Friday, January 9, 2004
Duffy weathers tough times on the farm
In a brief year-end session on December 18 the Conservation Commission heard a doggedly upbeat Mark Duffy describe a notably downbeat twelve months. Victim of a triple economic whammy, Carlisle's sole dairy farmer and cranberry grower reported that burgeoning berry crops from Canada and Iowa have flooded an already glutted market, while dairy prices dipped to 20-year lows, and new policies at Great Brook Farm State Park threatened ice cream stand profits.
Declaring, "I don't want to be negative because I love what I do, but I have no idea yet what I'll get for this year's cranberry crop," Duffy said the resulting income gap explains why he has been unable to complete work called for in his lease of the town-owned Bog." He reminisced about past years when things were going "gung-ho," but admitted that right now the income just isn't there. "I can't solve the problems facing the cranberry industry," he said, but he hastened to add that, "Long-term, farmers are optimists, and I don't intend to give up."
Duffy told the Commission that he has cut costs as much as good agricultural practice permits, but this has meant that he can't afford to hire others to share the considerable workload. Specifically, he has been unable to undertake reconstruction of the exterior stairway to the third floor of the Bog House as promised. Commission Chair Tricia Smith reminded him that an excellent architect's design is available, and the Commission is concerned about possible safety problems. Duffy responded that he understood where they were coming from, but observed that unfortunately, as things stand right now, he would have to do the $9,000 job himself as the farming workload allows.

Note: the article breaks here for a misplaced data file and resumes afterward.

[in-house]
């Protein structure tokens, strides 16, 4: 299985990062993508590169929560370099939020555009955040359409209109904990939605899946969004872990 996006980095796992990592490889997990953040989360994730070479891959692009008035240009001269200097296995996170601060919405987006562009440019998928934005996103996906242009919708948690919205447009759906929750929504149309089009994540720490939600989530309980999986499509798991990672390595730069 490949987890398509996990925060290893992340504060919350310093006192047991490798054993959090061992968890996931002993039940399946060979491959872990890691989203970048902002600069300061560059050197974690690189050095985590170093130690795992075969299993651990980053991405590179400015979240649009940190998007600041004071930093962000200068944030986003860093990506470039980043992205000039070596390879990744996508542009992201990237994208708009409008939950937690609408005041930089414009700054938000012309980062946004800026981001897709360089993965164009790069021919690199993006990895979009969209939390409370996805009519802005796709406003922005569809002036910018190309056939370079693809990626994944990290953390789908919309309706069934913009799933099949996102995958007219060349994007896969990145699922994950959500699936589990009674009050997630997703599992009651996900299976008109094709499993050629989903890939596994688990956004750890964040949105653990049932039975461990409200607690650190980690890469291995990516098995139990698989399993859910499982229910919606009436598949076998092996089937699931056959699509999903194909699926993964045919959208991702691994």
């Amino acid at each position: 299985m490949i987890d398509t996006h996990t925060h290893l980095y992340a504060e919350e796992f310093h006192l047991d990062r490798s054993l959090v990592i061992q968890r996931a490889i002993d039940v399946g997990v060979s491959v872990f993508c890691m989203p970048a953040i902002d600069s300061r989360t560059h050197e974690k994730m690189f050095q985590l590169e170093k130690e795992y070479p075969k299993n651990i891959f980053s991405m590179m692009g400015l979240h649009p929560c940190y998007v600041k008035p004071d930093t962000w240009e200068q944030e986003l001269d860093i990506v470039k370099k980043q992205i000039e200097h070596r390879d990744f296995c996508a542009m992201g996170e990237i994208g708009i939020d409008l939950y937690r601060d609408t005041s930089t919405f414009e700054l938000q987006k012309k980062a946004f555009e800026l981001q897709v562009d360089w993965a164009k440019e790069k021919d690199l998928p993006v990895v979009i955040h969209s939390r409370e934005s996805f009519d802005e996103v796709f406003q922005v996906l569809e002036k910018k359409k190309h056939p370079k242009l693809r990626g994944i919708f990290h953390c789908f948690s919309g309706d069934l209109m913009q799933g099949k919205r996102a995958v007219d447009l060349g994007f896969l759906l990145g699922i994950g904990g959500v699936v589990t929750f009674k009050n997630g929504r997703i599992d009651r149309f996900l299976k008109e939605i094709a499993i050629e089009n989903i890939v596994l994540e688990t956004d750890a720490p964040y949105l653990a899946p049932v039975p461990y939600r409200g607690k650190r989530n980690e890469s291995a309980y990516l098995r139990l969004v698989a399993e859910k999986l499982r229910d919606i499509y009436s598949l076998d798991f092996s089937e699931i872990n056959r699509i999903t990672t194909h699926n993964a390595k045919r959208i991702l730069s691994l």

When commissioners suggested that Cranberry Bog income might be increased if the public were invited to pick their own berries as is often done with apples and strawberries, the farmer explained that a cranberry bog would be irreparably damaged by people walking on it. Short term, the project might be advantageous, but long term, it would be a disaster.
Smith turned next to a continuing concern about possible runoff from the sandpit across the road from the Bog House, where Duffy composts waste materials from the Great Brook Farm dairy. She was fearful that any runoff reaching the Great Brook itself would constitute a violation of the Clean Water Act. She stressed the importance of maintaining an effective control between a drainage ditch and the brook. Duffy insisted that he had used large haybales and silt fence barriers, but agreed to monitor them carefully. Conservation Administrator Sylvia Willard has since reported that the situation seems to be well under control at present.
Changing the subject, Duffy reported that he had mowed out "the woody things" at Foss Farm before the snow fell and has planted a winter rye cover crop at Hutchins-Robbins Fields. He indicated that he had been planting alfalfa and orchard grass in the lower field at Foss Farm and has harvested a good crop of field hay in place of corn for his dairy herd. "The cows seem to be enjoying it," he concluded.
© 2004 The